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Rango Movie Review

Posted on Thursday, March 3 @ 08:21:14 PST by

One part Spaghetti Western, one part Fear & Loathing, one part Fallout: New Vegas, and almost all parts Chinatown, Rango is the unlikely adventure of a lizard who is thrust from his isolated tank into the merciless landscape of the Mojave Desert. His quest for water is immediate, a call to adventure to find sustenance and identity amidst the parched world. To survive, he relies on all he really has - a Hawaiian shirt and an innocent imagination - telling lies to the would-be believers in the town of Dirt of his famous exploits and death-defying kills. He is, through desperation and comparison, a lizard with no name.

But this is a family movie, a light-hearted romp filled with anthros, dream sequences, cactus juice, musical excerpts by an owl mariachi band, and what I can only describe as Americanized chocobos. The 3D skin textures, the natural lighting, and the blending of real-world photography into the CG environments are almost lush in their arid details. Rango's green skin serves as a figurative reminder of his inexperience and a heroic contrast to the desert. If water is religion, then the tap is gospel, and Rango wears the colorful text of life.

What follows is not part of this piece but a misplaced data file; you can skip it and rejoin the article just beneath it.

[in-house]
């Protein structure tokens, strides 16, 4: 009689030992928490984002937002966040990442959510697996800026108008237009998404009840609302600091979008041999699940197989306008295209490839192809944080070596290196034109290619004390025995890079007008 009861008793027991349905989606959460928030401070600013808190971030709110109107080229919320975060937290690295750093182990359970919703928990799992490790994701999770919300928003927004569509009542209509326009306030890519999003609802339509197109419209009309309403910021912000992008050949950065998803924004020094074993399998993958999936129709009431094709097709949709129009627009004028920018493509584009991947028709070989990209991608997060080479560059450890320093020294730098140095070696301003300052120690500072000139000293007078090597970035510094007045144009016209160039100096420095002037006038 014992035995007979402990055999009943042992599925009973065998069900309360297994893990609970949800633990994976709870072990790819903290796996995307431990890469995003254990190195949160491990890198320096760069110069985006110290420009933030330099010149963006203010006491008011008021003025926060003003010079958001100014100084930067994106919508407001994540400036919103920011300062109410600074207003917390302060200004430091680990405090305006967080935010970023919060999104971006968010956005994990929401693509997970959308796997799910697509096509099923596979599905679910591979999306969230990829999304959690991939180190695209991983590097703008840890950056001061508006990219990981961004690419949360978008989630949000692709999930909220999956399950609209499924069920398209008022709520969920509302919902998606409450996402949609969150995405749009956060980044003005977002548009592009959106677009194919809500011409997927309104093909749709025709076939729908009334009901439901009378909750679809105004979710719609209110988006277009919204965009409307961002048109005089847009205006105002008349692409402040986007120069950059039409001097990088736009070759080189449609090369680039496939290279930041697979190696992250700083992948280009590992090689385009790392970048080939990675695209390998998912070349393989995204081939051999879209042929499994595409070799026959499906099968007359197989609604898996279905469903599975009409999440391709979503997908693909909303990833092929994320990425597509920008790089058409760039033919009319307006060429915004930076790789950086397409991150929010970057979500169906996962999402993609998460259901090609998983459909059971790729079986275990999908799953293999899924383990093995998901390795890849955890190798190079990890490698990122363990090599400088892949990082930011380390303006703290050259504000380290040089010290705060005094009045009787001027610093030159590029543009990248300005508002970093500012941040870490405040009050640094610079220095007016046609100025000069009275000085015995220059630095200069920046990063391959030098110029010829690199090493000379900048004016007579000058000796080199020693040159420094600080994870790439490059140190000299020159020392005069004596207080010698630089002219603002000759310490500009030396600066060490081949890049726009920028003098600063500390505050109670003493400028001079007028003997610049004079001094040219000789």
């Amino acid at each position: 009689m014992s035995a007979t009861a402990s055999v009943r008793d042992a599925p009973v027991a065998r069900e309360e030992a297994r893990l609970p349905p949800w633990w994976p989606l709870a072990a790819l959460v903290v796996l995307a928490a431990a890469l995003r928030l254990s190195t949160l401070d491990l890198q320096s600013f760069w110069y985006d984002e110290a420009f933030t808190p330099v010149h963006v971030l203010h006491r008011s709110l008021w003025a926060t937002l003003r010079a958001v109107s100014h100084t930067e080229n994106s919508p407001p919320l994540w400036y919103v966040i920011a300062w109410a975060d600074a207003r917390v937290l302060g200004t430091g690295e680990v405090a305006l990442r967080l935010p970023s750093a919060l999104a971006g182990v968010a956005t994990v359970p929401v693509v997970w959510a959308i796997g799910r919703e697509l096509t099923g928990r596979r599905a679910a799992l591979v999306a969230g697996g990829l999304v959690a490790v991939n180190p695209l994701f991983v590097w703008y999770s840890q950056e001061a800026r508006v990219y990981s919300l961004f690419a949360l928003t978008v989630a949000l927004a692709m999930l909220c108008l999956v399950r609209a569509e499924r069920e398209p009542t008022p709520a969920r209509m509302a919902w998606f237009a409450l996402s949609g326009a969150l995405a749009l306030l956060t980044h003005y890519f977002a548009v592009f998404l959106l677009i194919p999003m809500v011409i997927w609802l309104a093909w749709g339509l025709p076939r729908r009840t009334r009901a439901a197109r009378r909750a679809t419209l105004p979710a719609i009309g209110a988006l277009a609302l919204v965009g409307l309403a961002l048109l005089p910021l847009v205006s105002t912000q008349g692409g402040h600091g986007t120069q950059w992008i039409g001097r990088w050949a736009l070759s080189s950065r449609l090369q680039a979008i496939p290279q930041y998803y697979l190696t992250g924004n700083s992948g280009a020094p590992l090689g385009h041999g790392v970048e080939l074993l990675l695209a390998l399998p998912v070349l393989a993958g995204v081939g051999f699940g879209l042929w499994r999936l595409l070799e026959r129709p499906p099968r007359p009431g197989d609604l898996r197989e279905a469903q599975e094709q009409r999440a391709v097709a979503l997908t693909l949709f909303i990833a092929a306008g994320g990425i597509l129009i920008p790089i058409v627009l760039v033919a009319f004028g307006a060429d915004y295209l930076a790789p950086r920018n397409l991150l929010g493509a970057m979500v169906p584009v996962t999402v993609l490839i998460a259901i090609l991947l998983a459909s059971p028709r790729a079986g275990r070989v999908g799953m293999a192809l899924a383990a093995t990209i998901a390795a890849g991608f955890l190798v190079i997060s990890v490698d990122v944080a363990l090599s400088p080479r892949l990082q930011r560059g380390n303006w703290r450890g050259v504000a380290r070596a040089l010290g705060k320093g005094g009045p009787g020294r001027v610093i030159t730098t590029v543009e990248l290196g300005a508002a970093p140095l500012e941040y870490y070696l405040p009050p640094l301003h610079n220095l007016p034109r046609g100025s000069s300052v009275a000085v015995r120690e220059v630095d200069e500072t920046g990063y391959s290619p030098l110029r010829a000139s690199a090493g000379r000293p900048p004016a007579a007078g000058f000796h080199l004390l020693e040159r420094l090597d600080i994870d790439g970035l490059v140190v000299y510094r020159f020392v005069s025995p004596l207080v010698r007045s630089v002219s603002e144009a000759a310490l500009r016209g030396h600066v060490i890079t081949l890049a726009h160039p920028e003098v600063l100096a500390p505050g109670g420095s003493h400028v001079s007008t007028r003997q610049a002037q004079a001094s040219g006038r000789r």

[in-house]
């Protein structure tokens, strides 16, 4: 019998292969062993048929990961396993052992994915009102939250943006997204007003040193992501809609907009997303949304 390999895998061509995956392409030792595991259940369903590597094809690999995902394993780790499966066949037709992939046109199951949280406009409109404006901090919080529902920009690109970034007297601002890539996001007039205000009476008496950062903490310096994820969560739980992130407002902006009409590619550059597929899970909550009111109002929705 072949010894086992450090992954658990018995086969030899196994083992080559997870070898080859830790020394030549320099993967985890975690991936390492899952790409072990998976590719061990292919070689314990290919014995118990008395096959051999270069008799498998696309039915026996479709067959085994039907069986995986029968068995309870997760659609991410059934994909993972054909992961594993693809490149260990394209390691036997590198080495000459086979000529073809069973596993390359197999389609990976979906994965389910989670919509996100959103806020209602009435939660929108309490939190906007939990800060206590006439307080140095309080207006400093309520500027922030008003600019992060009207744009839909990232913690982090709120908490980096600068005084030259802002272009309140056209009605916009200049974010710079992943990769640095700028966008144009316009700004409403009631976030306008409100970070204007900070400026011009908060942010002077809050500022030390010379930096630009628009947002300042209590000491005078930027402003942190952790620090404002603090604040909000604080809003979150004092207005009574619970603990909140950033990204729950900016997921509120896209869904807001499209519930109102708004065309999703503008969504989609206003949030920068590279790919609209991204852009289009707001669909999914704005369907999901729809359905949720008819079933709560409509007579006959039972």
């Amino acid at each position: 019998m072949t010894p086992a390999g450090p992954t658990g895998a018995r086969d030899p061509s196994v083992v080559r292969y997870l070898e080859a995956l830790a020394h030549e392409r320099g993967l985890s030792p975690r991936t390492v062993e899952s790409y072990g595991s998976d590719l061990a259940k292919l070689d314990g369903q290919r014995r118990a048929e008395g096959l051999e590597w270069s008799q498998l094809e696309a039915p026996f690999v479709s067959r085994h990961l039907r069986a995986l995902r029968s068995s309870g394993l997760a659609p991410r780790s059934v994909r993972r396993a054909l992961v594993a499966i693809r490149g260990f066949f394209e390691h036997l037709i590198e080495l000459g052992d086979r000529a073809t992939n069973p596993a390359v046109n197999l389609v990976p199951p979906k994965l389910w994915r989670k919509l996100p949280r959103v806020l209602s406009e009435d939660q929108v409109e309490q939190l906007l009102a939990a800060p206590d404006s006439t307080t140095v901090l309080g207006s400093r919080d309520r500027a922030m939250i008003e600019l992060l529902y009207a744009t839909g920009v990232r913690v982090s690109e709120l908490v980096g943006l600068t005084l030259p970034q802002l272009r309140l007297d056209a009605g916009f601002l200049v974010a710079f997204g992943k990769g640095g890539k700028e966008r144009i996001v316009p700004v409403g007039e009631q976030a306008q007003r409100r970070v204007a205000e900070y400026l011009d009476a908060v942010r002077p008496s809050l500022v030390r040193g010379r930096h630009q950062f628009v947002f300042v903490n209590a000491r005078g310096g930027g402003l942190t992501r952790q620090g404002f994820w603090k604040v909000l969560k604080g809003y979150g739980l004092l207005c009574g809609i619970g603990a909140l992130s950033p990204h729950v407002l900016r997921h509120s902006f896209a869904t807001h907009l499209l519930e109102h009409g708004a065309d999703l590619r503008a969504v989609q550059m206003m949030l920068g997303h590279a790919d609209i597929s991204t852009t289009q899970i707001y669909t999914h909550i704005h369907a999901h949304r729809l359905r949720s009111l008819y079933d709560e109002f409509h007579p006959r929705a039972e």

The tale is tall, the plot on the edge of expectation, tarnished only by a lack of true reflection and trial when Rango ultimately faces himself before the final act. His spiritual rebirth feels like it's given to him, prophetically or humorously - not earned by a test of courage but rather by the toss of suicidal luck. But apart from this minor blunder, Rango is a charming movie about the plights of the social chameleon, with enough childish jokes and adult humor to satisfy all audiences.

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